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MacBook Air's processor riddle solved - Page 3

post #81 of 91
A 1.6 or 1.8Ghz, a lot of people are concerned about the speed differences between MacBook and MBP users.

I am sure a simple way is for Apple to release a firmware update that will "bump" up the clock to 2.2Ghz or 2.4Ghz when plugged in. This would mean corresponding fan speed adjustments. Its easy to do. And I don't understand WHY apple did not do this on Day One!.

Are they "forcing" people to accept the compromises by being conservative ?. Maybe. I cant help but think they should have done more in terms of the hardware itself rather than hyping on design and thinness.\
MBP 2.4UB 500HD , MBA Gen1 1.6/80HD MB 2.2SR 250HD PB 1.67 160HD iPhones Gen1 8G4G
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MBP 2.4UB 500HD , MBA Gen1 1.6/80HD MB 2.2SR 250HD PB 1.67 160HD iPhones Gen1 8G4G
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post #82 of 91
Quote:
Originally Posted by Nano2Gfteo View Post

A 1.6 or 1.8Ghz, a lot of people are concerned about the speed differences between MacBook and MBP users.

I am sure a simple way is for Apple to release a firmware update that will "bump" up the clock to 2.2Ghz or 2.4Ghz when plugged in. This would mean corresponding fan speed adjustments. Its easy to do. And I don't understand WHY apple did not do this on Day One!.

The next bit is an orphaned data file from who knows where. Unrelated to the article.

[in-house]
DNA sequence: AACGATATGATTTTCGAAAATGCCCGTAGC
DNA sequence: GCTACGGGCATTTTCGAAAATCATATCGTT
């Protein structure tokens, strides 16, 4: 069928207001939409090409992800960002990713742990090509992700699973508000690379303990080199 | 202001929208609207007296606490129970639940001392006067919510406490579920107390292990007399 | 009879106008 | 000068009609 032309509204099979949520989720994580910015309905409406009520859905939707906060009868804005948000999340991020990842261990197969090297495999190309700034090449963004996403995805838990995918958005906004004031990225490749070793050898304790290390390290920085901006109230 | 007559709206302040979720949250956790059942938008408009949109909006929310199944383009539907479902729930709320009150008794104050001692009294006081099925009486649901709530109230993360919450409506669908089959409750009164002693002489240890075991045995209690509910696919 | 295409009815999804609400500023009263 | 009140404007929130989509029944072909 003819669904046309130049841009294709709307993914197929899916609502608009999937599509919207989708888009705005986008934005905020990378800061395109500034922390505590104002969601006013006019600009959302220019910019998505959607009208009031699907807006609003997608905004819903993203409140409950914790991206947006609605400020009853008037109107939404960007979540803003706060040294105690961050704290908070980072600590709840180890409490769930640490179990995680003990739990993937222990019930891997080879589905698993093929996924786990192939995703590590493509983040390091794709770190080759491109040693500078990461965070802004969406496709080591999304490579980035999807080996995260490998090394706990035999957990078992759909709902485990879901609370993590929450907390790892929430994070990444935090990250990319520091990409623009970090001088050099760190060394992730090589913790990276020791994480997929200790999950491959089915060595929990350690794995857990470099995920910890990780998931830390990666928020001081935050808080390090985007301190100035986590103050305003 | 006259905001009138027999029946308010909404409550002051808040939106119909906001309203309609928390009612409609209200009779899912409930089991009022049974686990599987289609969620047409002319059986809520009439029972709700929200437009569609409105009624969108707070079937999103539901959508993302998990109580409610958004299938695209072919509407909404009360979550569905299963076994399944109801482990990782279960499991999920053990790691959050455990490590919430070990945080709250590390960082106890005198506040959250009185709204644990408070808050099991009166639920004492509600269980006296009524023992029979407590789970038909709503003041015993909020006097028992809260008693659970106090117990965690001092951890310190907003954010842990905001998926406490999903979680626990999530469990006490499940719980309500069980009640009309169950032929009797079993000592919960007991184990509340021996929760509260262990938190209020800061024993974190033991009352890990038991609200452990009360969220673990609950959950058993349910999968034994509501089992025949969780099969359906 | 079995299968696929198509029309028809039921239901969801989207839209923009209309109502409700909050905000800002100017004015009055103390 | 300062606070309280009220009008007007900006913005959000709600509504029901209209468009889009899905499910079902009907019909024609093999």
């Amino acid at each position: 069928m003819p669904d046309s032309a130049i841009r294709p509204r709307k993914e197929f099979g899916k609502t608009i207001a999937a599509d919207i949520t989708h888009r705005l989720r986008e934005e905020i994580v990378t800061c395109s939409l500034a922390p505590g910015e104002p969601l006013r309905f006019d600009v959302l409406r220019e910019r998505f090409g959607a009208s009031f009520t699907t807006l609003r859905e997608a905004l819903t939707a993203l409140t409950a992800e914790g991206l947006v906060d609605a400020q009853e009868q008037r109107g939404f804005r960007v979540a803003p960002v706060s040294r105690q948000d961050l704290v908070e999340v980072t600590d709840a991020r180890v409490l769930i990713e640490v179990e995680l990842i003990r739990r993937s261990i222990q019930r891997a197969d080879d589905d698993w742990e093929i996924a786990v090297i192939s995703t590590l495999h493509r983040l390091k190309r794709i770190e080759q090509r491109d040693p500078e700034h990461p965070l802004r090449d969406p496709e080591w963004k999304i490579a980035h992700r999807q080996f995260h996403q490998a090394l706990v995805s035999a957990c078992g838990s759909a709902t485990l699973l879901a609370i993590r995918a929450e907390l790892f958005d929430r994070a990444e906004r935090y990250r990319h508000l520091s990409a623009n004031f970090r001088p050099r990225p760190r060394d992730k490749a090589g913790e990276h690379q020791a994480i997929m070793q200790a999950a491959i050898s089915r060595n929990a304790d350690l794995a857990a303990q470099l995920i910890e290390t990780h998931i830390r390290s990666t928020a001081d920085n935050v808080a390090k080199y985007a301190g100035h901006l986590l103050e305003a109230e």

Are they "forcing" people to accept the compromises by being conservative ?. Maybe. I cant help but think they should have done more in terms of the hardware itself rather than hyping on design and thinness.\

The processor is already plenty fast for a 3lb machine. Most are barely over 1GHz.
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post #83 of 91
Quote:
I am sure a simple way is for Apple to release a firmware update that will "bump" up the clock

"Naw, Son, that ain't the way we roll, up in here", said Mr. Jobs.

1. It won't work
2. It's illegal
3. It violates their contract with Intel

Other than that, there's nothing wrong with it.
--Johnny
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--Johnny
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post #84 of 91
Quote:
Originally Posted by lundy View Post

"Naw, Son, that ain't the way we roll, up in here", said Mr. Jobs.

1. It won't work
2. It's illegal
3. It violates their contract with Intel

Other than that, there's nothing wrong with it.

Why is it illegal? Does it have to do with their contract with Intel?
post #85 of 91
Quote:
Originally Posted by jagger27 View Post

Why is it illegal? Does it have to do with their contract with Intel?